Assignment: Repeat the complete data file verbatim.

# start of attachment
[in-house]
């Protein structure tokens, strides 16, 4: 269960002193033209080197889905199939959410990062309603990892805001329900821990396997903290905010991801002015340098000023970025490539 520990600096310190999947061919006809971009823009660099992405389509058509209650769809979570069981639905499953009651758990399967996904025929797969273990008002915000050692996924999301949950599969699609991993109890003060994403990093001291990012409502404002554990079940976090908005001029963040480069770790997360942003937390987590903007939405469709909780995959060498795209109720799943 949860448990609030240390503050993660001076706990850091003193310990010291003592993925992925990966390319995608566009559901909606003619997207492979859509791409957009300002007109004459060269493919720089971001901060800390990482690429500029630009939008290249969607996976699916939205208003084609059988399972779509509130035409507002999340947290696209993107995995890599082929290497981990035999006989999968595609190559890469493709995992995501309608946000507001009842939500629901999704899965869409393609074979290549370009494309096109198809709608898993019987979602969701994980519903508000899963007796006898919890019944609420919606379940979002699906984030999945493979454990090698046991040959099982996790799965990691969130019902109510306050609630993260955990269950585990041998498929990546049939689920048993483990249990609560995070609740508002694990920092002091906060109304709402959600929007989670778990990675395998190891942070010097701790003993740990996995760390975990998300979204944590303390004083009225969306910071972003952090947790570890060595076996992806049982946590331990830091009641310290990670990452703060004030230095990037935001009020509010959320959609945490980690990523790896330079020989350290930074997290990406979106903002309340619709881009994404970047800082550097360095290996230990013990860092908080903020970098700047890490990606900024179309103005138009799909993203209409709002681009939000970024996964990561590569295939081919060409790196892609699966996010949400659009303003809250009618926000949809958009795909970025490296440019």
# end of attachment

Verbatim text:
[in-house]
């Protein structure tokens, strides 16, 4: 269960002193033209080197889905199939959410990062309603990892805001329900821990396997903290905010991801002015340098000023970025490539 520990600096310190999947061919006809971009823009660099992405389509058509209650769809979570069981639905499953009651758990399967996904025929797969273990008002915000050692996924999301949950599969699609991993109890003060994403990093001291990012409502404002554990079940976090908005001029963040480069770790997360942003937390987590903007939405469709909780995959060498795209109720799943 949860448990609030240390503050993660001076706990850091003193310990010291003592993925992925990966390319995608566009559901909606003619997207492979859509791409957009300002007109004459060269493919720089971001901060800390990482690429500029630009939008290249969607996976699916939205208003084609059988399972779509509130035409507002999340947290696209993107995995890599082929290497981990035999006989999968595609190559890469493709995992995501309608946000507001009842939500629901999704899965869409393609074979290549370009494309096109198809709608898993019987979602969701994980519903508000899963007796006898919890019944609420919606379940979002699906984030999945493979454990090698046991040959099982996790799965990691969130019902109510306050609630993260955990269950585990041998498929990546049939689920048993483990249990609560995070609740508002694990920092002091906060109304709402959600929007989670778990990675395998190891942070010097701790003993740990996995760390975990998300979204944590303390004083009225969306910071972003952090947790570890060595076996992806049982946590331990830091009641310290990670990452703060004030230095990037935001009020509010959320959609945490980690990523790896330079020989350290930074997290990406979106903002309340619709881009994404970047800082550097360095290996230990013990860092908080903020970098700047890490990606900024179309103005138009799909993203209409709002681009939000970024996964990561590569295939081919060409790196892609699966996010949400659009303003809250009618926000949809958009795909970025490296440019």